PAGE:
Deloitte University Press has published an excellent piece on market disruption entitled Patterns of disruption: Anticipating disruptive strategies in a world of unicorns, black swans, and exponentials. In it, the authors look at what organisations can do to be aware of potential market disruptions. One approach is to monitor the changing context within which the business operates. The authors say the best way to look ahead is to look around. I wish I had thought of that line.


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So how do you do that?

Content curation is concerned with finding, filtering and sharing information and as a process it is very well suited to market scanning. Here I’ll focus on the ‘finding’ part of the process. To add value to what you find you will need to establish who you will be sharing this with, what contextual information you can add and how and when you share  it. For example, it might be an industry insights document you share once a month or a regular newsletter.

By setting up the right content feeds and following relevant people you can bring market and competitor insights to you automatically and in real time. There are a range of ways to do this because there are so many tools available. However, if you have never done this before I would suggest starting with these techniques (which are all free).

1 Set up Google Alerts or Meltwater Alerts

These two alerts services will send you updates on the search terms you select as and when something is published on the web. You can choose the frequency of notifications and how you receive those notifications (email or RSS feed). If you choose email be sure to set up a filter in your inbox so they go to a dedicated folder or else you will get a steady stream of notifications straight into your inbox.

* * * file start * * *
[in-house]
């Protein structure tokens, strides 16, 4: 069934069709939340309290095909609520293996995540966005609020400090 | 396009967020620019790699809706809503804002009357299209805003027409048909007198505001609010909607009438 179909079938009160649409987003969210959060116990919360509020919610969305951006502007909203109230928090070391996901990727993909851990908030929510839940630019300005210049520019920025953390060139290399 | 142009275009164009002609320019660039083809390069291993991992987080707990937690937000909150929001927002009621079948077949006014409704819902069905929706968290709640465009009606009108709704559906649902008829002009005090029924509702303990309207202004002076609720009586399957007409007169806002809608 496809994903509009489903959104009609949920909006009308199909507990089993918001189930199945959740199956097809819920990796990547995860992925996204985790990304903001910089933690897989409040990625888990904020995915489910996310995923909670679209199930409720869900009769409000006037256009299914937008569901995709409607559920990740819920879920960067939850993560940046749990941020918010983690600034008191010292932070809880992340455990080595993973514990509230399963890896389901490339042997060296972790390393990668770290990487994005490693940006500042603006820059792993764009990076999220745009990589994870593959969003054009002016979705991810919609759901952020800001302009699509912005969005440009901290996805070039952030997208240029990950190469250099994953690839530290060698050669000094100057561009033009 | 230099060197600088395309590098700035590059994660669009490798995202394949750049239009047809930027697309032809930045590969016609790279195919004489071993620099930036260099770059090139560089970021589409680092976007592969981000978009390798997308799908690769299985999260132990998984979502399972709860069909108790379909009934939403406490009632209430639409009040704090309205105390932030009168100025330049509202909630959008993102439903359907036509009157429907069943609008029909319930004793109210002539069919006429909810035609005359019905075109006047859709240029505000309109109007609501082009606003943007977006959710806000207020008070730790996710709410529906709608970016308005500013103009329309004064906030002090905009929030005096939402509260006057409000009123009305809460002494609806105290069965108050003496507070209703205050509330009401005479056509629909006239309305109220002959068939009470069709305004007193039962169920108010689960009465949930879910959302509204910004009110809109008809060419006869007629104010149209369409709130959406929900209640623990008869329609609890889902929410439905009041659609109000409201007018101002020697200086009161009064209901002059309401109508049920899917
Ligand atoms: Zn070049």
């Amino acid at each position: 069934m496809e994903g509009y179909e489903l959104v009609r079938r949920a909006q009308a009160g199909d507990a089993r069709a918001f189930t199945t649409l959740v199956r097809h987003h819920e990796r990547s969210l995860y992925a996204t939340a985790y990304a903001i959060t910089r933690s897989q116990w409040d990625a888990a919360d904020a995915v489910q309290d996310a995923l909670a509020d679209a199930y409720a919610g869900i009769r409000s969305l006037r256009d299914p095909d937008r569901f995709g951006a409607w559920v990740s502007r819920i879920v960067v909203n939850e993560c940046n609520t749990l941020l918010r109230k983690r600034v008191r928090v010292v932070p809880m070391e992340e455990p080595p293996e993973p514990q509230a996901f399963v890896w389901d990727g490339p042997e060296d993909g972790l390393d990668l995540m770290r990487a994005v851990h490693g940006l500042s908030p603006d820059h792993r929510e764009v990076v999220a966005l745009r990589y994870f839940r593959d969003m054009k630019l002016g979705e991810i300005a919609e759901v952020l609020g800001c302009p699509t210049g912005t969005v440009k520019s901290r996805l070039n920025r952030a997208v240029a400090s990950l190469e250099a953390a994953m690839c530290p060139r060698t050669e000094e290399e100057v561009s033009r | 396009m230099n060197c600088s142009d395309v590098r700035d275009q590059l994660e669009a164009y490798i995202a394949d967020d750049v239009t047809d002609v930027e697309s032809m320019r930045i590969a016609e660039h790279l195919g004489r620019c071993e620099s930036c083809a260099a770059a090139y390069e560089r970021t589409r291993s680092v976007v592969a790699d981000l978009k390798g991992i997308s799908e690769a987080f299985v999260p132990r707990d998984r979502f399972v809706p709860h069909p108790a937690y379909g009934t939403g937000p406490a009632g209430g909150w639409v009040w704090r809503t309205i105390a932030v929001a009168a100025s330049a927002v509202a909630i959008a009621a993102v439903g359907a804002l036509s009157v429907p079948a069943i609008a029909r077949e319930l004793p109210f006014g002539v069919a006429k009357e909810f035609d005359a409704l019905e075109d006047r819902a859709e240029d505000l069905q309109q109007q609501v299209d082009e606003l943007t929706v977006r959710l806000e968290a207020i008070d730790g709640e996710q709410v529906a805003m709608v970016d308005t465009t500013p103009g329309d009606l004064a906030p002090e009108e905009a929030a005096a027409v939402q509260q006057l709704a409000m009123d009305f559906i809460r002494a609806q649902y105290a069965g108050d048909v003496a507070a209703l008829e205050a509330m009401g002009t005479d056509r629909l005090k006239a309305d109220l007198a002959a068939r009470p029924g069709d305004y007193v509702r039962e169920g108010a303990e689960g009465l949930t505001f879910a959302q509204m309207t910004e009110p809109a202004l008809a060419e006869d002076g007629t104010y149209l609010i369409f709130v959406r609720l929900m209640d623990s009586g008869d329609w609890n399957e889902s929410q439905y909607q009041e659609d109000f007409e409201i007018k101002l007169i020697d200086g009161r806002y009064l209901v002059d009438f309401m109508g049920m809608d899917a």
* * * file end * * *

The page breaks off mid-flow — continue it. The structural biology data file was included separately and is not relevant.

To get good quality information back make sure you use the right search ‘operators’ – this is the syntax (words, punctuation) you can use in Google to refine searches. The most useful one is putting an exact word or phrase that you are looking for in quote marks, the name of a competitor for example (“competitor”). This will automatically exclude all other words or terms. More on operators here.

2 Sign up to relevant newsletters

Whatever market you are in, or want to get in to, there will be vendor, analyst or media brands that produce regular newsletters. Sign up to those you think are useful and will provide relevant insights into your sector.

3 Create Twitter lists

Find useful and relevant people and brands to follow on Twitter and then create a list so that you can easily scan who is saying and sharing what. This list can be private or public depending on whether you want people to know you have listed them. If you are unsure who to follow use a tool such as Followerwonk to search Twitter biographies. Then add to your list. If you use a tool like Hootsuite and Tweetdeck then add the list as a column – it makes it easier to follow. Here are some tips on using Twitter lists.

4 Follow hashtags on Twitter

Twitter enables you to follow events from afar. This is a great way to see what leading thinkers in your sector are saying. Here’s a piece on how to do it. There are plenty of tools to help find hashtags to follow but I would start with finding out the hashtag of events you know will be useful. The event website or Twitter profile should list the hashtag.

5 Make the most of LinkedIn

Join relevant groups and keep an eye on discussions and also follow people who consider to be influencers in your market. Keep an eye on Pulse too as there are good articles that are worth a look.

These are just some techniques to get started. As I said, there are many tools that help scan markets – these ones here are simple and effective, just make sure you do something with what you find . . . a little knowledge can go a long way.